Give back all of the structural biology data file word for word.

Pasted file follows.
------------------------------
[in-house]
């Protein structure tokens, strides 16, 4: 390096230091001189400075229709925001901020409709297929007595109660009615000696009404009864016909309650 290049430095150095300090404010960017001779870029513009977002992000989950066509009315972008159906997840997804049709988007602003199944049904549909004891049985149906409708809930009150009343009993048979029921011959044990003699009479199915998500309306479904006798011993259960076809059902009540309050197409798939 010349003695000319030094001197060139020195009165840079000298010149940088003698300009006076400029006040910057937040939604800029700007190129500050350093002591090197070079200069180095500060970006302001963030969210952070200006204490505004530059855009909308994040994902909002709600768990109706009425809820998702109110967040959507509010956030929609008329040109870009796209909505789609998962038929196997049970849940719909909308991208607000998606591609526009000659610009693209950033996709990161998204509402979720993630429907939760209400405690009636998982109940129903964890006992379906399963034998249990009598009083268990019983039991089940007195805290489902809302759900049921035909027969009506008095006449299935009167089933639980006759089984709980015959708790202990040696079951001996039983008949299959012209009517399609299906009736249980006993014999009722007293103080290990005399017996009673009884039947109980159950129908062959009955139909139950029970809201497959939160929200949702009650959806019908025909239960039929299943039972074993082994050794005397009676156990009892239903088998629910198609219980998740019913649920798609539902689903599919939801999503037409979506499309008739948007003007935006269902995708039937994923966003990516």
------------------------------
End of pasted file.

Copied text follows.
[in-house]
């Protein structure tokens, strides 16, 4: 390096230091001189400075229709925001901020409709297929007595109660009615000696009404009864016909309650 290049430095150095300090404010960017001779870029513009977002992000989950066509009315972008159906997840997804049709988007602003199944049904549909004891049985149906409708809930009150009343009993048979029921011959044990003699009479199915998500309306479904006798011993259960076809059902009540309050197409798939 010349003695000319030094001197060139020195009165840079000298010149940088003698300009006076400029006040910057937040939604800029700007190129500050350093002591090197070079200069180095500060970006302001963030969210952070200006204490505004530059855009909308994040994902909002709600768990109706009425809820998702109110967040959507509010956030929609008329040109870009796209909505789609998962038929196997049970849940719909909308991208607000998606591609526009000659610009693209950033996709990161998204509402979720993630429907939760209400405690009636998982109940129903964890006992379906399963034998249990009598009083268990019983039991089940007195805290489902809302759900049921035909027969009506008095006449299935009167089933639980006759089984709980015959708790202990040696079951001996039983008949299959012209009517399609299906009736249980006993014999009722007293103080290990005399017996009673009884039947109980159950129908062959009955139909139950029970809201497959939160929200949702009650959806019908025909239960039929299943039972074993082994050794005397009676156990009892239903088998629910198609219980998740019913649920798609539902689903599919939801999503037409979506499309008739948007003007935006269902995708039937994923966003990516």